Benjamin Brown wasn't proud of his mistakes, but he did intend to try to step up and do what was right, even if the baby's mother wanted nothing to do with him. When the delivery goes bad, Ben is left holding his son with no idea of how to take care of a baby's basic needs.
Lively Lilly has a plan.
Ben's mother, Lilly, takes him to his sister's farm in Thistle Texas. There is nothing for miles around except fields of lavender, gardens of produce, and an ornery old goose.
However, his sisters Faye and Melanie promised to help Ben get back on his feet. Unfortunately, he fears that he's slowly sinking in the mud.
Olivia Canales wants out.
She has outgrown her family home and nagging/interfering mother. She wants her own place, but jobs in town are few and far between. Besides, she loves working on her best friend's Lavender Farm and Faye has promised her full-time work once they get everything going and open up to visitors.
When Faye's brother shows up with a baby he has no idea how to take care of, Olivia's heart goes out to his dilemma. The deceased mother's parents show up and give Ben an out his problem: They will raise the baby, but only if he gives up all his rights.
Ben doesn't want to lose his son but desperately needs help so he can finish his last semester of college.
Olivia agrees only to end up going in deeper than she ever anticipated.
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Benjamin Brown buried his face in his hands and stared down at the polished pale blue linoleum beneath his feet. The hard vinyl sofa grew harder by the minute. How many minutes had passed so far, anyway? The nurses had promised to let him know how Kaci was doing.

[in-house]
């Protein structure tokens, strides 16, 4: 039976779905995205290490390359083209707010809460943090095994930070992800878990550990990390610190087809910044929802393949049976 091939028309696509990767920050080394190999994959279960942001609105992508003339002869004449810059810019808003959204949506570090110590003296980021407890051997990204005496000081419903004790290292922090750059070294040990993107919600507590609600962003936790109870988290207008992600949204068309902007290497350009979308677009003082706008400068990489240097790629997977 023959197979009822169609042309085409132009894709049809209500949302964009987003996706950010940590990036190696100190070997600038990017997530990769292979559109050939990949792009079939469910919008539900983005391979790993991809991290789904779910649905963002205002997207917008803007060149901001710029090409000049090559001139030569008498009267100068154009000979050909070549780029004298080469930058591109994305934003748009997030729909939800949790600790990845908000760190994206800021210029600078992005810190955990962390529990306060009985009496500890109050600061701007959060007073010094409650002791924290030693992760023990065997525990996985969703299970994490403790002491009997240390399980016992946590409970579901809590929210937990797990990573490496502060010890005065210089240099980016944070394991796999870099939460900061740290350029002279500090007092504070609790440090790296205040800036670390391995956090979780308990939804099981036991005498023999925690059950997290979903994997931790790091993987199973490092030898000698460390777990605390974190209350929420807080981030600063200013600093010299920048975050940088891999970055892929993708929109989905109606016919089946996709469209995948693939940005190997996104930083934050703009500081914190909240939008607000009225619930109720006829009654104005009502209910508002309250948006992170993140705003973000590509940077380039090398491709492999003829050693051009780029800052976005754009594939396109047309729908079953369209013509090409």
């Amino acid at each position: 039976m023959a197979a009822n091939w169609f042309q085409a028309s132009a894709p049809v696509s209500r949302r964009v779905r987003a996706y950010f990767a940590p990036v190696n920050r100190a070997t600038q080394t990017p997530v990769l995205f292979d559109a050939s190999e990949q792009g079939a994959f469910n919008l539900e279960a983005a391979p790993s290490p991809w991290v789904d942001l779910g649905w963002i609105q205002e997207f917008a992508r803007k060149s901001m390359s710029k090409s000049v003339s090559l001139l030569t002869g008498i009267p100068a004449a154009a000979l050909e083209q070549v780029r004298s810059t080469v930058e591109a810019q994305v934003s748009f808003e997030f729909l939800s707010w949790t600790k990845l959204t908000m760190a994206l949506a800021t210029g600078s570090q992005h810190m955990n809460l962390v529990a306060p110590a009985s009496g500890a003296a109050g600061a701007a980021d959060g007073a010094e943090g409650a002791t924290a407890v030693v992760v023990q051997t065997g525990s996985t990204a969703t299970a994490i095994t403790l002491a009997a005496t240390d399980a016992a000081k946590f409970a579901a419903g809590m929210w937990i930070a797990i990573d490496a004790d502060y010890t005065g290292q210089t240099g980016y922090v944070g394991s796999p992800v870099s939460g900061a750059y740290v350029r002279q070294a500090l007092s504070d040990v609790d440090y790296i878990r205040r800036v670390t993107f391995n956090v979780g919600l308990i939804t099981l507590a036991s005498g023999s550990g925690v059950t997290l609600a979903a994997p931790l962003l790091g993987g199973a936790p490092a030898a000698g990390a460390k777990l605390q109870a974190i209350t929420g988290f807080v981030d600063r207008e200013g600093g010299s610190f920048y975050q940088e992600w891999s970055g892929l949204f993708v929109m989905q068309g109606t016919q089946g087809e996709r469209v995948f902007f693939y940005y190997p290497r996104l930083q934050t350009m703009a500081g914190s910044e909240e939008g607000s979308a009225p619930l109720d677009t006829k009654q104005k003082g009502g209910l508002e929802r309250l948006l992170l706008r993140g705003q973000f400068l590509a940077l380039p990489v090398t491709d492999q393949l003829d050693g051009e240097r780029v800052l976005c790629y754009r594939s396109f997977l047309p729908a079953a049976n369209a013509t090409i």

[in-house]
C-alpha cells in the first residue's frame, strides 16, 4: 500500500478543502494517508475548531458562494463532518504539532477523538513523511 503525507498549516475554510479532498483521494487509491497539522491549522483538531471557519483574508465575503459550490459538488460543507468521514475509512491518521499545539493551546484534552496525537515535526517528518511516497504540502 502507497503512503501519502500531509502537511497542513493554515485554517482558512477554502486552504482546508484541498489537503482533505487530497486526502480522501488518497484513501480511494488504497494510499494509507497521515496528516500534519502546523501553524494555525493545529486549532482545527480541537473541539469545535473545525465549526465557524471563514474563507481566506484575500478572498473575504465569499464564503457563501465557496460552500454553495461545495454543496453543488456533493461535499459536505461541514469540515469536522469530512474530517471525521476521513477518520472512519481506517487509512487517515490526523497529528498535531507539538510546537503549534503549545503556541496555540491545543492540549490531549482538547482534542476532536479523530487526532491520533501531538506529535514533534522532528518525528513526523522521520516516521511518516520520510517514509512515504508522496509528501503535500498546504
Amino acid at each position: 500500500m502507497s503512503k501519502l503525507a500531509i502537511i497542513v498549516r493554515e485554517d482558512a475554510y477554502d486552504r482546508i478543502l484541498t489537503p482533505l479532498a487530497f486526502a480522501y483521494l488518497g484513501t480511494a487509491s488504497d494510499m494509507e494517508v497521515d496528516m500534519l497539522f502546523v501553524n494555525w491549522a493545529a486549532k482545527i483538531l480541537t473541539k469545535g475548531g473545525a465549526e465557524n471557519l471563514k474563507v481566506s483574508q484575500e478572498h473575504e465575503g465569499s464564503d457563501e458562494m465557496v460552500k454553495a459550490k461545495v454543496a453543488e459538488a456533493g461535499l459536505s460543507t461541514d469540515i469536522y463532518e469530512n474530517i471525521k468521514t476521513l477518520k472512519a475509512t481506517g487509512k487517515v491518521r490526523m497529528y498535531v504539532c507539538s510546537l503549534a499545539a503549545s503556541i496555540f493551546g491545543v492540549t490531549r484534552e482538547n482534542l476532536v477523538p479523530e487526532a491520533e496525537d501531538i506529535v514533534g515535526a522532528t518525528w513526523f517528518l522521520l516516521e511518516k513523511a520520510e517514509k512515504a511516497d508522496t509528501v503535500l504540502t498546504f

Her face had gone sickly pale, brown eyes wide and frightened as she’d shouted at the doctors to save the baby.
Ben covered his ears, but the shouting still rang inside his head. He’d begged the doctors to save her. She was still young. She had plenty of time to have more babies.
The phone of the waiting room rang and the attendant answered, her voice too quiet for Ben to make out. The doctors wouldn’t call with news, would they? He sat back, his head hitting the wall as he rubbed his hands over his face. The callous on his index finger scratched at his nose. Not rough, hard-working hands, but designer hands. Creative hands. Drawing hands that sketched houses and buildings.
His gaze traveled upward, wondering what God was up to now, except he had no heart to ask. Nor was he sure how to pray. Both mother and baby needed to live, but Dr. Calloway offered no promises either way.
Would the doctor listen to Ben’s request?
It wasn’t like he had much say in any of this. Except his name was would be on the birth certificate. Kaci had made sure of that. She’d not wanted to marry him. He’d asked, but not because Mom insisted. He’d honestly wanted to take responsibility for his actions.
Kaci had laughed in his face and told him she didn’t need two children.
Ben genuinely hoped they could work out their differences and give the baby a solid family. Kaci had no faith in family. She’d always depended upon herself and said she didn’t need anyone else.
The swoosh of the door opening drew Ben’s attention to the waiting room entrance. Aside from one other family huddled in the opposite corner, he was the only other person waiting for news.
A slender woman with white hair that had been tinted a bright red on the ends entered tugging several balloons behind her. Red for Valentines coming in February? Lilly Brown loved standing out.
Her heels clomped over the linoleum floor as she headed in his direction. She wore navy pants and a gray silk shirt covered in shiny snowflakes.
Ben groaned at the sight and slumped lower in his seat. He wasn’t sure if he should act like he didn’t know her, or go ahead and get up and greet her with a hug. There would be less of a scene if he got up.